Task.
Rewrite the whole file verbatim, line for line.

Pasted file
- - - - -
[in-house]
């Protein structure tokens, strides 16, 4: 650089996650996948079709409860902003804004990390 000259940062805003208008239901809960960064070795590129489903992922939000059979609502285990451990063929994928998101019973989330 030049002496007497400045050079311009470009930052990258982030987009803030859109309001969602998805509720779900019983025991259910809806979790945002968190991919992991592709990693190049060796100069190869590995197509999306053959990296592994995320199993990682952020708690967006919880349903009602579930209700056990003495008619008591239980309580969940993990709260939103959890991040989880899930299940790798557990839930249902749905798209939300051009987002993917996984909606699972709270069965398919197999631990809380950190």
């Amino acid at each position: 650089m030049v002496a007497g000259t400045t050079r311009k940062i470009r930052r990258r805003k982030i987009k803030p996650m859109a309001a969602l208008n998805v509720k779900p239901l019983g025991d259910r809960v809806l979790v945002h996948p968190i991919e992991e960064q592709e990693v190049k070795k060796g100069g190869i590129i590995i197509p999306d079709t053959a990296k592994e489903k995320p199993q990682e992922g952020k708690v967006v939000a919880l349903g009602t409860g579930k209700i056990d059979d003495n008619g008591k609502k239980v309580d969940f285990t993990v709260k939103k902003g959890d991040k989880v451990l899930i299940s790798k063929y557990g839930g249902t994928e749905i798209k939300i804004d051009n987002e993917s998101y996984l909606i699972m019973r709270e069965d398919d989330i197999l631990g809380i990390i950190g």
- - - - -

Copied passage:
[in-house]
């Protein structure tokens, strides 16, 4: 650089996650996948079709409860902003804004990390 000259940062805003208008239901809960960064070795590129489903992922939000059979609502285990451990063929994928998101019973989330 030049002496007497400045050079311009470009930052990258982030987009803030859109309001969602998805509720779900019983025991259910809806979790945002968190991919992991592709990693190049060796100069190869590995197509999306053959990296592994995320199993990682952020708690967006919880349903009602579930209700056990003495008619008591239980309580969940993990709260939103959890991040989880899930299940790798557990839930249902749905798209939300051009987002993917996984909606699972709270069965398919197999631990809380950190």
């Amino acid at each position: 650089m030049v002496a007497g000259t400045t050079r311009k940062i470009r930052r990258r805003k982030i987009k803030p996650m859109a309001a969602l208008n998805v509720k779900p239901l019983g025991d259910r809960v809806l979790v945002h996948p968190i991919e992991e960064q592709e990693v190049k070795k060796g100069g190869i590129i590995i197509p999306d079709t053959a990296k592994e489903k995320p199993q990682e992922g952020k708690v967006v939000a919880l349903g009602t409860g579930k209700i056990d059979d003495n008619g008591k609502k239980v309580d969940f285990t993990v709260k939103k902003g959890d991040k989880v451990l899930i299940s790798k063929y557990g839930g249902t994928e749905i798209k939300i804004d051009n987002e993917s998101y996984l909606i699972m019973r709270e069965d398919d989330i197999l631990g809380i990390i950190g």